way, he succeeded in collecting sufficient evidence to place the whole party on their trial. At every stage he was obstructed by influential friends of the prisoners and numerous sympathisers, who refused to believe that killing the blacks was really murder. Every effort was made to suppress the evidence, but without avail. With invincible courage and determination, Mr. Plunkett prosecuted his self-imposed mission of mercy to a dying race, elicited link by link the whole dreadful story, and awakened the slumbering conscience of the nation to the iniquity that was working in their midst. Truth and justice finally prevailed; seven of the murderers expiated their crime on the scaffold, and the poor blacks were in the future treated more like human beings and less like legitimate game for every white scoundrel in possession of a gun.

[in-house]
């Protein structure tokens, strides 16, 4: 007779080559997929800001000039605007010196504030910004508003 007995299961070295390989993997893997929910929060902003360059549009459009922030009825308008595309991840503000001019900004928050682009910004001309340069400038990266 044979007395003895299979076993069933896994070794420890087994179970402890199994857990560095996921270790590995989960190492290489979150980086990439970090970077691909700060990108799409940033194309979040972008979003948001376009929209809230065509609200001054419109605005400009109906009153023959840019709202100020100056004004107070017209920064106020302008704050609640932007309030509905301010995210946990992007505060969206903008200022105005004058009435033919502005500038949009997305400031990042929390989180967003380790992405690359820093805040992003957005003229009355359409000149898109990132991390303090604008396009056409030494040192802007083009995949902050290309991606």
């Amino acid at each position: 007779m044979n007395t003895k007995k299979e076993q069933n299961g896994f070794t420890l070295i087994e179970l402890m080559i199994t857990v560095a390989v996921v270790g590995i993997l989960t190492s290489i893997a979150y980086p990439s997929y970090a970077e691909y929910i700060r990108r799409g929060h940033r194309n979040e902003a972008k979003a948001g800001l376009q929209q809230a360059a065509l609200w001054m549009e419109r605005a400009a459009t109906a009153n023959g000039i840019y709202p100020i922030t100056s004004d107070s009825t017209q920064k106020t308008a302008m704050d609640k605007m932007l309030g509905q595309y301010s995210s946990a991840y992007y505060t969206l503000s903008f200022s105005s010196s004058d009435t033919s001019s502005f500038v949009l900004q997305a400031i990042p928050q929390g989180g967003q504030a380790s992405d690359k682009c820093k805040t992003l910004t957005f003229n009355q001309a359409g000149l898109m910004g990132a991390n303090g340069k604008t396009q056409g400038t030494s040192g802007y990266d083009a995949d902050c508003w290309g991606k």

When parliamentary government came into operation in New South Wales, Mr. Plunkett sat for some years in the Legislative Assembly, and at a later period he became a member, and was for a time president, of the Legislative Council. Throughout his political career he was distinguished for the same sterling honesty of purpose, strict impartiality, and generous consideration for all classes of citizens, that signalised his official actions as permanent Attorney-General of the colony. "I confess," said Sir Gavan Duffy, in speaking of Mr. Plunkett at a public gathering, "I am proud to see a man of my own creed and nation, who for five-and-twenty years had a power almost uncontrolled over the course of legislation, secure for himself the adherence of the most adverse classes by his systematic liberality and justice. Every clergyman of the Church of England voted for this Irish Catholic; the Wesleyans supported him; the Jews supported him. And why? Because when power was